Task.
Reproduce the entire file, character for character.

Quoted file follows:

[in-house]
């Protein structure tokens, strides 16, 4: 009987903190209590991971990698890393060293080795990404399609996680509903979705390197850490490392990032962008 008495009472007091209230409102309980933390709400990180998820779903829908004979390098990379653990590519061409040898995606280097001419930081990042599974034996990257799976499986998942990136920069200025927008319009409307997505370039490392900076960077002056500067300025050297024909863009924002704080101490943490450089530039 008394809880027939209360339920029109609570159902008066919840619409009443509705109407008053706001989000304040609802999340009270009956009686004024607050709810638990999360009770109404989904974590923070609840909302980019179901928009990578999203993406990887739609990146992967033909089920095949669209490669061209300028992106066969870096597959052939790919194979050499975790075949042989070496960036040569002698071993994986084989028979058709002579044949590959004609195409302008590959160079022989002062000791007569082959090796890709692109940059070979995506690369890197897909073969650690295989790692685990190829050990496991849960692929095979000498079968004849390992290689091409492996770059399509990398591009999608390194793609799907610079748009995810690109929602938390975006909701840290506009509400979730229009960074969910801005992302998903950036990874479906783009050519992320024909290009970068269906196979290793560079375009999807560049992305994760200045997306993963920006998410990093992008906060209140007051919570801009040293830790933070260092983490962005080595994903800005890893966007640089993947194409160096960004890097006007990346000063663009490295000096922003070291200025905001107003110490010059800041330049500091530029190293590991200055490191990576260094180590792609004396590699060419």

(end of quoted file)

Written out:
[in-house]
């Protein structure tokens, strides 16, 4: 009987903190209590991971990698890393060293080795990404399609996680509903979705390197850490490392990032962008 008495009472007091209230409102309980933390709400990180998820779903829908004979390098990379653990590519061409040898995606280097001419930081990042599974034996990257799976499986998942990136920069200025927008319009409307997505370039490392900076960077002056500067300025050297024909863009924002704080101490943490450089530039 008394809880027939209360339920029109609570159902008066919840619409009443509705109407008053706001989000304040609802999340009270009956009686004024607050709810638990999360009770109404989904974590923070609840909302980019179901928009990578999203993406990887739609990146992967033909089920095949669209490669061209300028992106066969870096597959052939790919194979050499975790075949042989070496960036040569002698071993994986084989028979058709002579044949590959004609195409302008590959160079022989002062000791007569082959090796890709692109940059070979995506690369890197897909073969650690295989790692685990190829050990496991849960692929095979000498079968004849390992290689091409492996770059399509990398591009999608390194793609799907610079748009995810690109929602938390975006909701840290506009509400979730229009960074969910801005992302998903950036990874479906783009050519992320024909290009970068269906196979290793560079375009999807560049992305994760200045997306993963920006998410990093992008906060209140007051919570801009040293830790933070260092983490962005080595994903800005890893966007640089993947194409160096960004890097006007990346000063663009490295000096922003070291200025905001107003110490010059800041330049500091530029190293590991200055490191990576260094180590792609004396590699060419």